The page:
Flutist, World Bank Executive, Proctor & Gamble CEO, Presbyterian Missionary, Zen Master to Speak at Yale

The following talks at Yale University the week of Nov. 17-23 are free and open to the public.

Flutist to give lunchtime talk on music careers

Internationally known flutist and Yale alumna Linda Marianiello will discuss “Careers in Music” on Monday, Nov. 17, at noon in the Calhoun College Fellows Lounge, 189 Elm St.

While an undergraduate at Yale, Ms. Marianiello was assistant principal flutist for the New Haven Symphony Orchestra. She began an international music career after earning an M.A. degree from City University of New York-Brooklyn College. Known for her versatile repertoire – which spans from early baroque to modern and from classical to popular – she has performed with the Bavarian Radio Orchestra, the New American Chamber Orchestra and the Orchester Concerto Armonico and has been featured at such world-renowned music festivals as the Bayreuth, Salzburg, Potsdam-Sanssouci and Oberammergau, among others. Ms. Marianiello’s recordings include “Music for Flute and Piano” and “The Flute in Song.”

British demographer to offer perspectives on the next century

“The Demographer’s Perspective on the Next Century” is the title of a talk on Monday, Nov. 17, by John Cleland, professor of medical demography at the Center for Population Studies at the London School of Hygiene and Tropical Medicine. His talk will begin at 4 p.m. in Rm. 608 of the Laboratory of Epidemiology and Public Health, 60 College St., sponsored by the Institute for Biospheric Studies.

Mr. Cleland, president of the British Society for Population Studies, has written extensively about fertility and family planning. He has explored the effects of parental education on marital fertility in developing countries, connections between maternal education and childhood mortality, the social and demographic dimensions of AIDS, and sexual behavior in the face of disease risks. He has served on the World Health Organization’s Task Force on Behavioral and Social Determinants of Fertility Regulation and the National Academy of Sciences’ Panel on Data Research Priorities for Arresting AIDS in sub-Saharan Africa. A joint editor of the journal Population Studies, he is also a member of the editorial boards of Studies in Family Planning and the African Journal of Reproductive Health.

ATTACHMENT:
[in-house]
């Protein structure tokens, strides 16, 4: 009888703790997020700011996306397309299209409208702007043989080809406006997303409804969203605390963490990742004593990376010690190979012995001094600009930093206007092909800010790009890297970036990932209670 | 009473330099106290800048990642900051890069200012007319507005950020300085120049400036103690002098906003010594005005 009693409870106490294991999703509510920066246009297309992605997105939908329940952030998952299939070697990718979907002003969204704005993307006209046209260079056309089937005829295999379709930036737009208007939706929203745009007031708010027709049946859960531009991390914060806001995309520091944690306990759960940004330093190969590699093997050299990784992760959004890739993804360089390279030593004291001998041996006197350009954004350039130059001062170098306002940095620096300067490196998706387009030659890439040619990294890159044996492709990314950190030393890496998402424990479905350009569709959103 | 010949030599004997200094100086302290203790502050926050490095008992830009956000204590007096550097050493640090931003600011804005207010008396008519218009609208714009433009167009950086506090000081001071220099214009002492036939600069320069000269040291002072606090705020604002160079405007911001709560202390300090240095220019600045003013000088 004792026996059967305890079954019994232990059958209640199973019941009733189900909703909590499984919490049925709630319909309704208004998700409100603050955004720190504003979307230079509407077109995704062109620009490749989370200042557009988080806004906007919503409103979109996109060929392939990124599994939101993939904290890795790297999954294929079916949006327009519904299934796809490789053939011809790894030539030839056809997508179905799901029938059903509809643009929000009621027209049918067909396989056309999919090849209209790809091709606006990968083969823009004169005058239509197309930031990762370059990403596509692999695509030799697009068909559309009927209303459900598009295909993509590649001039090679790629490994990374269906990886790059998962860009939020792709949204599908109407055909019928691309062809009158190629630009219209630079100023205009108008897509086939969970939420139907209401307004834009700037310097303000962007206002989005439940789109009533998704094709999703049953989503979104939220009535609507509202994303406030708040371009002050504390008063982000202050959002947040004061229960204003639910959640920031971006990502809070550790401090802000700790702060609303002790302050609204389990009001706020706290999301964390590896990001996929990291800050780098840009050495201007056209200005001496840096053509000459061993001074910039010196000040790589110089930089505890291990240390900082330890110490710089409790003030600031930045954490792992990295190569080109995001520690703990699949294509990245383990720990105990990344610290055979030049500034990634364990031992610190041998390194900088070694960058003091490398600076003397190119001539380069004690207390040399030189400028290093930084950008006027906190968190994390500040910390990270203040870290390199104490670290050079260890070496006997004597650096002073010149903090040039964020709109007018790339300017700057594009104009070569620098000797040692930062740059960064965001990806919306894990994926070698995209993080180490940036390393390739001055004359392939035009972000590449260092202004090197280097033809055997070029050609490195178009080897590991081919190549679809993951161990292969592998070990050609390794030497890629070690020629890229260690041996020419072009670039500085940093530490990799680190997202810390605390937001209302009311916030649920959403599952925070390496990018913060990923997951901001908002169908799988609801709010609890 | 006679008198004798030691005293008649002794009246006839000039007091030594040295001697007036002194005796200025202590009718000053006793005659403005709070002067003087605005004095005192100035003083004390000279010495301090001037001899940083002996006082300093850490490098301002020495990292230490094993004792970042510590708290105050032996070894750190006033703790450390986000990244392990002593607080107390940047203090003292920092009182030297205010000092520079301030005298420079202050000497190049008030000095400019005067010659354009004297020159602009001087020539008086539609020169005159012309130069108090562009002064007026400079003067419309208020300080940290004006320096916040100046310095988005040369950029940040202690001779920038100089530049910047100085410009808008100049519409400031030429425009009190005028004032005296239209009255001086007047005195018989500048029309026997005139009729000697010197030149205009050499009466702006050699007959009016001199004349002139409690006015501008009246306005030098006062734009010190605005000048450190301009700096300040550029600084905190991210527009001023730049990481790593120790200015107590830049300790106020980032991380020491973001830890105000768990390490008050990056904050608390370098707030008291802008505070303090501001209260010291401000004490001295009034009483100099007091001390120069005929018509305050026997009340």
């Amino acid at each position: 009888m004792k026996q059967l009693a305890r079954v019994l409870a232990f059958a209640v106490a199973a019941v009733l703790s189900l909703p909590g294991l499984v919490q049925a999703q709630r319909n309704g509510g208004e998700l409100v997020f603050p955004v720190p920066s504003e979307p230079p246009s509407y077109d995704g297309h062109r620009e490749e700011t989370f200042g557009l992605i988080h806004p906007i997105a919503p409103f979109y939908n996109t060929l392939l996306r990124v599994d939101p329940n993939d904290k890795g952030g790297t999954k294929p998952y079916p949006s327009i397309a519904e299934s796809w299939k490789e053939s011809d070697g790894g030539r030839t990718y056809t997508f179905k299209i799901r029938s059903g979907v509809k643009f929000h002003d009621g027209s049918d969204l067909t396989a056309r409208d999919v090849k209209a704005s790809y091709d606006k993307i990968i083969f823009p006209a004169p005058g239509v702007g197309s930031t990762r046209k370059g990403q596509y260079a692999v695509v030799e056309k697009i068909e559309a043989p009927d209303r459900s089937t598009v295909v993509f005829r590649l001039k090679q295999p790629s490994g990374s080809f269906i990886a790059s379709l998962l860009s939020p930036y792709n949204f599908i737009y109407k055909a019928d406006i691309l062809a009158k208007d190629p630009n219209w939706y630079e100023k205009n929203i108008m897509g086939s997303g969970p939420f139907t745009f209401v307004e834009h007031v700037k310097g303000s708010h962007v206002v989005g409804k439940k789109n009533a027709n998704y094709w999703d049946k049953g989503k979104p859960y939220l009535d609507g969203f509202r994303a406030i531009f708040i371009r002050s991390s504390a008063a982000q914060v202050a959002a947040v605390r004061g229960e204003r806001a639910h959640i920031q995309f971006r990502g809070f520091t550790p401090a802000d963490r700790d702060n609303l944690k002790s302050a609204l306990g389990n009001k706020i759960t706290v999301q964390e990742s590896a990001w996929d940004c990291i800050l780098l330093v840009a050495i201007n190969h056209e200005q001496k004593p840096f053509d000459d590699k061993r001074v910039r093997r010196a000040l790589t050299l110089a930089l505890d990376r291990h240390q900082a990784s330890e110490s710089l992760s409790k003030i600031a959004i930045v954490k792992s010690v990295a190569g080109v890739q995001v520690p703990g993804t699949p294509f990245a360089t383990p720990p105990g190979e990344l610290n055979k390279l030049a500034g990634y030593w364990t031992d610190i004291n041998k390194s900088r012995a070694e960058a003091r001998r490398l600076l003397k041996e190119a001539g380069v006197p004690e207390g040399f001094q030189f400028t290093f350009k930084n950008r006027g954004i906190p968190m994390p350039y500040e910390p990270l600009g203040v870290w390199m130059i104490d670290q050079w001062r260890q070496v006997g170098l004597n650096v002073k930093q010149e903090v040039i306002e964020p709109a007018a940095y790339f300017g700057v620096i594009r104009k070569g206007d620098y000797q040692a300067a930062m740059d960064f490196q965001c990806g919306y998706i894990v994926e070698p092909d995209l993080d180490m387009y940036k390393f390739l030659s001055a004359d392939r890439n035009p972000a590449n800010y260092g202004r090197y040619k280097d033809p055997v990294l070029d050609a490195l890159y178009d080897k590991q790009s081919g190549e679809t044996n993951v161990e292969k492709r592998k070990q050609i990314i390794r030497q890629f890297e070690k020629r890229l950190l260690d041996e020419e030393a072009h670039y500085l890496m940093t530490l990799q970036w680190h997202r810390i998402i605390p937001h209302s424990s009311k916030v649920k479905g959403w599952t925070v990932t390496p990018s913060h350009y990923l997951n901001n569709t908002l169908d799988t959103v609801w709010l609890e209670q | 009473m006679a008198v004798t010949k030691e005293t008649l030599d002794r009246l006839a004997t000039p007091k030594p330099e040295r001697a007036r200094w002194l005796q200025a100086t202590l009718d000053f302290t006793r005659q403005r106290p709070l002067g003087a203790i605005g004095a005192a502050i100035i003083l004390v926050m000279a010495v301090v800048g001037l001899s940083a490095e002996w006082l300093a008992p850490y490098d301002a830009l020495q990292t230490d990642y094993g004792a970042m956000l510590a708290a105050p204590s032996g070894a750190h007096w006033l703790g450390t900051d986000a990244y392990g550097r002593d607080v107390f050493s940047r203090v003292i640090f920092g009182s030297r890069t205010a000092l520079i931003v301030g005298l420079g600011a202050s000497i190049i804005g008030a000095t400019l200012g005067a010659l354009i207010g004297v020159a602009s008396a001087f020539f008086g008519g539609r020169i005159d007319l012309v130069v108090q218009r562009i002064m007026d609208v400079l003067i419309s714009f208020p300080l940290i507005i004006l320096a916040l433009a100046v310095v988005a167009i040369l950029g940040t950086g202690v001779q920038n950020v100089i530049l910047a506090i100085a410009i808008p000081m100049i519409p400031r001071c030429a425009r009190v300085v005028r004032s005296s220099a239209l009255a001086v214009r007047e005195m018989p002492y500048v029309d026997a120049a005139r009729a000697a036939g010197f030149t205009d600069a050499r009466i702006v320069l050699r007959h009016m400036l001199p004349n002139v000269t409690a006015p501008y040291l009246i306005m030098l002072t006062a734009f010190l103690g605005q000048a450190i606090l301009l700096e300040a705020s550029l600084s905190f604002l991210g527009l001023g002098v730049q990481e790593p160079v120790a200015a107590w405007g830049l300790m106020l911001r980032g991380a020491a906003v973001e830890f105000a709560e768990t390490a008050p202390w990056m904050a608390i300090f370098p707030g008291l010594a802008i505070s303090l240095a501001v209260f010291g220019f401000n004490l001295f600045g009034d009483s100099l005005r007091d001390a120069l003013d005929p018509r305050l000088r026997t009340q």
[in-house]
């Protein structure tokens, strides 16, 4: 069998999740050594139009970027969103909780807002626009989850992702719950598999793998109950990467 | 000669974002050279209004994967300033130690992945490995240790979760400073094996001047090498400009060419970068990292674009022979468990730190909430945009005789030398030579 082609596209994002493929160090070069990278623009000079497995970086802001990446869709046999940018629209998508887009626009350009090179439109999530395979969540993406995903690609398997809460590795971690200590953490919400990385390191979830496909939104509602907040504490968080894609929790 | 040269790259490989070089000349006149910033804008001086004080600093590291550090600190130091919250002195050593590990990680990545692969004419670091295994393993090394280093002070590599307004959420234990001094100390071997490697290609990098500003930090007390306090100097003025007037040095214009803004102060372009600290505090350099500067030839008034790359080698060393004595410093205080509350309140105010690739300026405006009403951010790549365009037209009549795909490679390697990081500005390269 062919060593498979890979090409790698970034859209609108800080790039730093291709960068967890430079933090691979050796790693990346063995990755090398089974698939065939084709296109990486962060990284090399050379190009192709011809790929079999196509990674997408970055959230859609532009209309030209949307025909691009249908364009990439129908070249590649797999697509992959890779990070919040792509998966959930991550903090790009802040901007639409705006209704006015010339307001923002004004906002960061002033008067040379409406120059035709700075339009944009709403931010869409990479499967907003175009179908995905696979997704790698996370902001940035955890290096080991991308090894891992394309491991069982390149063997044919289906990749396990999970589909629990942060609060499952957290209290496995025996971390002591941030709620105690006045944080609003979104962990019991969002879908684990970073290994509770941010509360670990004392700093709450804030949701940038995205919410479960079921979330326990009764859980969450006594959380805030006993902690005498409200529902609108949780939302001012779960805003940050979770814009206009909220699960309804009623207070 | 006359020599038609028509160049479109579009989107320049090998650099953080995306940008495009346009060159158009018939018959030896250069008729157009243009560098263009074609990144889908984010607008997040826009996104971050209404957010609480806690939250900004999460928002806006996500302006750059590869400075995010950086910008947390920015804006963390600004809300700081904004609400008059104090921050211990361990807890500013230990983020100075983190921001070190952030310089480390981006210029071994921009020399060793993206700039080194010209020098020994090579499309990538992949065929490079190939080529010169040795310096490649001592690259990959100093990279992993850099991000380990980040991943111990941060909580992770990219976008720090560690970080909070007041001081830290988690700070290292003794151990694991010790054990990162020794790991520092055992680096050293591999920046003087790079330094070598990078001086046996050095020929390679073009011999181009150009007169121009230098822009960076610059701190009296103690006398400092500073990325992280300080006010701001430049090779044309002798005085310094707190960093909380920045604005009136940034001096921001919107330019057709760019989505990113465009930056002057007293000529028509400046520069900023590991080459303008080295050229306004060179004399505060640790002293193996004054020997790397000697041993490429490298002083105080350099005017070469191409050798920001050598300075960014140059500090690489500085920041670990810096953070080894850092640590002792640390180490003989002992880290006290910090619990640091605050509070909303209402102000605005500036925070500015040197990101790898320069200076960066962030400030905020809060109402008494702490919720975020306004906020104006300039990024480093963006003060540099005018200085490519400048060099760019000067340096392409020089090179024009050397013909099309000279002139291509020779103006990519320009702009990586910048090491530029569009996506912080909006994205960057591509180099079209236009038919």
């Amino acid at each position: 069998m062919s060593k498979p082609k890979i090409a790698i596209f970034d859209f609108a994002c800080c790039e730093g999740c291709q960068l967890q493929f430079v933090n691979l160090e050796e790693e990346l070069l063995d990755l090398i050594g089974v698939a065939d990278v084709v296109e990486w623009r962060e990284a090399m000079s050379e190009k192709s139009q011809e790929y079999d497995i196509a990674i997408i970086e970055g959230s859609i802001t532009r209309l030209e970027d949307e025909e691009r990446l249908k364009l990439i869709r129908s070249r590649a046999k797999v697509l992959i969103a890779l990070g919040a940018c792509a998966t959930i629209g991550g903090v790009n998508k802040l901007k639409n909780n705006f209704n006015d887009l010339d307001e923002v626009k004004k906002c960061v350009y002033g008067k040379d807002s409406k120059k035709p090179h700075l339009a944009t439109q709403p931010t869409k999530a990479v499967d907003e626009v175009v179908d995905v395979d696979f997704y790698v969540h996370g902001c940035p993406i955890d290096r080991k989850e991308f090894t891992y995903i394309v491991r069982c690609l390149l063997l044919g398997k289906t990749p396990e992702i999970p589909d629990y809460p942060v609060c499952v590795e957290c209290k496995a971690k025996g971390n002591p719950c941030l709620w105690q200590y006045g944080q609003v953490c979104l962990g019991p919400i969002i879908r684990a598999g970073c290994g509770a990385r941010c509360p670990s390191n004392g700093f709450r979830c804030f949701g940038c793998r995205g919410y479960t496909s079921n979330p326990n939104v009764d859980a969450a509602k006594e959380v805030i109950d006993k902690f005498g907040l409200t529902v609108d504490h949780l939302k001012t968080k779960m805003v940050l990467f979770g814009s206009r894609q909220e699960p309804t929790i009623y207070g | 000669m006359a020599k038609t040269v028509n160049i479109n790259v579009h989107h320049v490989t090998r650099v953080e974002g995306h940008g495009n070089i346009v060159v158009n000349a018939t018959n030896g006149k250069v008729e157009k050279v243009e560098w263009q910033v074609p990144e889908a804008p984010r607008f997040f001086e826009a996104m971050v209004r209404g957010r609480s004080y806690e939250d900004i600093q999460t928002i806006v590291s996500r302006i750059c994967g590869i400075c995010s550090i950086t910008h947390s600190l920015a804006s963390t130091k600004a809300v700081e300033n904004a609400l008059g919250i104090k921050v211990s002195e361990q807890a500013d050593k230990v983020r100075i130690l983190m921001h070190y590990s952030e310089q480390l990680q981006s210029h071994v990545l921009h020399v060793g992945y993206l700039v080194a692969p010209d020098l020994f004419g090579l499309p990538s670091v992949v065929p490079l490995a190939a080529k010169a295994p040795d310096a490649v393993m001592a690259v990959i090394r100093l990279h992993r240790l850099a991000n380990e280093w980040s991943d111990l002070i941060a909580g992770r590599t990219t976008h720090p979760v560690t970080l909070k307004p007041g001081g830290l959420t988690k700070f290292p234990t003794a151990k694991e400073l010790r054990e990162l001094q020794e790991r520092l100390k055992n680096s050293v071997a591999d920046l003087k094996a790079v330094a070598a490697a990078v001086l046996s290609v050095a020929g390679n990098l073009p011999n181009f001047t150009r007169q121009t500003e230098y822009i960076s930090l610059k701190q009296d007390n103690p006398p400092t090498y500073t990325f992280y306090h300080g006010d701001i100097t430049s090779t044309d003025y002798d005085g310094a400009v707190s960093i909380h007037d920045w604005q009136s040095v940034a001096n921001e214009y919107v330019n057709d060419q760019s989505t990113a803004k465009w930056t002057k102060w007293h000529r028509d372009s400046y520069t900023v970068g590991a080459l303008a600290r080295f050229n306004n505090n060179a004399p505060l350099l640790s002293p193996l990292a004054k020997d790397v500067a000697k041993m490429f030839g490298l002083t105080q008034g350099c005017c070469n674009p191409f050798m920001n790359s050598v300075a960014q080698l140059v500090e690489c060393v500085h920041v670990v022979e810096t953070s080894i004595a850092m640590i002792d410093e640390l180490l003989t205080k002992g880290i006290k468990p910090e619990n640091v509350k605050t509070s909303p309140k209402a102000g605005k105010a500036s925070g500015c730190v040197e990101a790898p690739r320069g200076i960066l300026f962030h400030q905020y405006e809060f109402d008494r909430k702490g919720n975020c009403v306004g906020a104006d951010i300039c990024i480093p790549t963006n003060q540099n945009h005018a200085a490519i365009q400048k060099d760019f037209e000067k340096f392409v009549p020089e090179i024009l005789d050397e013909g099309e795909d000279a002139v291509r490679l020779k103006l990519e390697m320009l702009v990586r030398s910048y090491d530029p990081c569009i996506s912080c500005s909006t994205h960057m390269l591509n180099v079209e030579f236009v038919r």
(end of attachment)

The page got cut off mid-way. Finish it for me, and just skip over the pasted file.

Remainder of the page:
AIDS activist/MTV veteran to give campus talk

Sean Sasser, an AIDS activist who is HIV-positive, will speak on Monday, Nov. 17, at 7 p.m. in Luce Hall, 34 Hillhouse Ave. He and his late partner, Pedro Zamora, were the focus of several episodes of “The Real World III” on MTV. His talk, “Sexual Identity and AIDS in ‘The Real World,’” is sponsored by Sociology 229A and the Yale Fund for Lesbian and Gay Studies.

The 28-year-old Mr. Sasser has been living with AIDS for his entire adult life. He currently manages the Atlanta Media Resource Center of the Gay and Lesbian Alliance Against Defamation, a watchdog organization that combats discrimination based on sexual orientation or identity. He is a board member of the AIDS Policy Center for Children, Youth and Families in Washington, D.C. and serves on the Presidential Advisory Council on HIV/AIDS, to which he was appointed by President Bill Clinton and Donna Shalala, U.S. Secretary for Health and Human Services.

Sony Pictures co-president to speak at SOM

Jeff Sagansky, co-president of Sony Pictures Entertainment –SPE, will speak on Tuesday, Nov. 18, at 11:45 a.m. in the General Motors Room of Horchow Hall, 55 Hillhouse Ave. His talk, “SONY Pictures Entertainment: Management Challenges in a Global Economy,” is part of the International Business Roundtable Lecture Series at the School of Management.

Named co-president of SPE in 1996, Mr. Sagansky is responsible for television operations and the growth of the company’s international businesses. He also oversees overall management of the company. Mr. Sagansky joined Sony in 1994 as executive vice president of Sony Corporation of America. He formerly was president of CBS Entertainment, where he brought the network ratings from third to first place in one year. At CBS he helped develop such series as “The Nanny,” “Dr. Quinn, Medicine Woman,” “Touched by an Angel,” “Chicago Hope,” “Picket Fences” and “Northern Exposure.” He has also served as president of TriStar Pictures and senior vice president of series programming for NBC Entertainment. He is on the boards of the International Council for the National Academy of Television, Arts and Sciences, The Environmental Media Association and the UCLA School of Theatre, Film and Television.